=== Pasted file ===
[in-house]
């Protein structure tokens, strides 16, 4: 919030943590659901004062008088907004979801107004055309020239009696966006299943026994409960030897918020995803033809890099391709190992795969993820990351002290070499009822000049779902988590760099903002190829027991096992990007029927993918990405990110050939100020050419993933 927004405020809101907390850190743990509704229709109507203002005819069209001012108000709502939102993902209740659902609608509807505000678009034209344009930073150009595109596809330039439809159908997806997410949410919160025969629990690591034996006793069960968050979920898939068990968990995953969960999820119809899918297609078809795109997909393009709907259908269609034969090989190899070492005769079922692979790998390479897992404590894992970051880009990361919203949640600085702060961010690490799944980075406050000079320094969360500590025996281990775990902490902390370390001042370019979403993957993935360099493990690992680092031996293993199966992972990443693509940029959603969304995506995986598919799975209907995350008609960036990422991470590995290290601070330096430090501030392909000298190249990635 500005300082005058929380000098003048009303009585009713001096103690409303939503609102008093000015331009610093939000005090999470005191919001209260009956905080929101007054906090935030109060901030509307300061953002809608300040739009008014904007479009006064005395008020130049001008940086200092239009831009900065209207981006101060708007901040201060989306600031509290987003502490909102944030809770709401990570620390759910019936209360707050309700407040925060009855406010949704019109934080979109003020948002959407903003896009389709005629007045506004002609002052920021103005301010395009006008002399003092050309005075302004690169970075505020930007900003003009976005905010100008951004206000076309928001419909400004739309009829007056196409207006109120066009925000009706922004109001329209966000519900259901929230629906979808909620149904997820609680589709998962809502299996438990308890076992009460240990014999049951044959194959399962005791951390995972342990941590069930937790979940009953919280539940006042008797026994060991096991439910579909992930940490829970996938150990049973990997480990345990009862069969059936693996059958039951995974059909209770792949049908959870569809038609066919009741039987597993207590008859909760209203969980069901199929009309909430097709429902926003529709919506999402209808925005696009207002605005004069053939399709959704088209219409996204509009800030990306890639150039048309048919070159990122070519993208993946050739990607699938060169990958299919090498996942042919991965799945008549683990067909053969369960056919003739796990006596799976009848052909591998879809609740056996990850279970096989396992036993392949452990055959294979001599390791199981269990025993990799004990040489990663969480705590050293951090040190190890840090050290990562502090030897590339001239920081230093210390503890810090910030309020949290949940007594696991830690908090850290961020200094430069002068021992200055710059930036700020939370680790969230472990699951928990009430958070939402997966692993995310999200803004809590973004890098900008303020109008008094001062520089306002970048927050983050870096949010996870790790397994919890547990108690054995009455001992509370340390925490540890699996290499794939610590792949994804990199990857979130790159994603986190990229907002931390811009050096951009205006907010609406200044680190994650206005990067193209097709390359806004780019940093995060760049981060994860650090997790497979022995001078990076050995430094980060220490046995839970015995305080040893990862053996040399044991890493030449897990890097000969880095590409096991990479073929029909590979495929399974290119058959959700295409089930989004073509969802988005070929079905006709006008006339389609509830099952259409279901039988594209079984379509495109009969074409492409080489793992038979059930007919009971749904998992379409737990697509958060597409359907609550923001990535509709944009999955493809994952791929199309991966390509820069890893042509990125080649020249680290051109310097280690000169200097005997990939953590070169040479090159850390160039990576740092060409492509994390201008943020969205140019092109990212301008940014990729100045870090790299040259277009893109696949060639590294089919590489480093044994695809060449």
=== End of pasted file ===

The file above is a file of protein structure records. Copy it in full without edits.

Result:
[in-house]
């Protein structure tokens, strides 16, 4: 919030943590659901004062008088907004979801107004055309020239009696966006299943026994409960030897918020995803033809890099391709190992795969993820990351002290070499009822000049779902988590760099903002190829027991096992990007029927993918990405990110050939100020050419993933 927004405020809101907390850190743990509704229709109507203002005819069209001012108000709502939102993902209740659902609608509807505000678009034209344009930073150009595109596809330039439809159908997806997410949410919160025969629990690591034996006793069960968050979920898939068990968990995953969960999820119809899918297609078809795109997909393009709907259908269609034969090989190899070492005769079922692979790998390479897992404590894992970051880009990361919203949640600085702060961010690490799944980075406050000079320094969360500590025996281990775990902490902390370390001042370019979403993957993935360099493990690992680092031996293993199966992972990443693509940029959603969304995506995986598919799975209907995350008609960036990422991470590995290290601070330096430090501030392909000298190249990635 500005300082005058929380000098003048009303009585009713001096103690409303939503609102008093000015331009610093939000005090999470005191919001209260009956905080929101007054906090935030109060901030509307300061953002809608300040739009008014904007479009006064005395008020130049001008940086200092239009831009900065209207981006101060708007901040201060989306600031509290987003502490909102944030809770709401990570620390759910019936209360707050309700407040925060009855406010949704019109934080979109003020948002959407903003896009389709005629007045506004002609002052920021103005301010395009006008002399003092050309005075302004690169970075505020930007900003003009976005905010100008951004206000076309928001419909400004739309009829007056196409207006109120066009925000009706922004109001329209966000519900259901929230629906979808909620149904997820609680589709998962809502299996438990308890076992009460240990014999049951044959194959399962005791951390995972342990941590069930937790979940009953919280539940006042008797026994060991096991439910579909992930940490829970996938150990049973990997480990345990009862069969059936693996059958039951995974059909209770792949049908959870569809038609066919009741039987597993207590008859909760209203969980069901199929009309909430097709429902926003529709919506999402209808925005696009207002605005004069053939399709959704088209219409996204509009800030990306890639150039048309048919070159990122070519993208993946050739990607699938060169990958299919090498996942042919991965799945008549683990067909053969369960056919003739796990006596799976009848052909591998879809609740056996990850279970096989396992036993392949452990055959294979001599390791199981269990025993990799004990040489990663969480705590050293951090040190190890840090050290990562502090030897590339001239920081230093210390503890810090910030309020949290949940007594696991830690908090850290961020200094430069002068021992200055710059930036700020939370680790969230472990699951928990009430958070939402997966692993995310999200803004809590973004890098900008303020109008008094001062520089306002970048927050983050870096949010996870790790397994919890547990108690054995009455001992509370340390925490540890699996290499794939610590792949994804990199990857979130790159994603986190990229907002931390811009050096951009205006907010609406200044680190994650206005990067193209097709390359806004780019940093995060760049981060994860650090997790497979022995001078990076050995430094980060220490046995839970015995305080040893990862053996040399044991890493030449897990890097000969880095590409096991990479073929029909590979495929399974290119058959959700295409089930989004073509969802988005070929079905006709006008006339389609509830099952259409279901039988594209079984379509495109009969074409492409080489793992038979059930007919009971749904998992379409737990697509958060597409359907609550923001990535509709944009999955493809994952791929199309991966390509820069890893042509990125080649020249680290051109310097280690000169200097005997990939953590070169040479090159850390160039990576740092060409492509994390201008943020969205140019092109990212301008940014990729100045870090790299040259277009893109696949060639590294089919590489480093044994695809060449």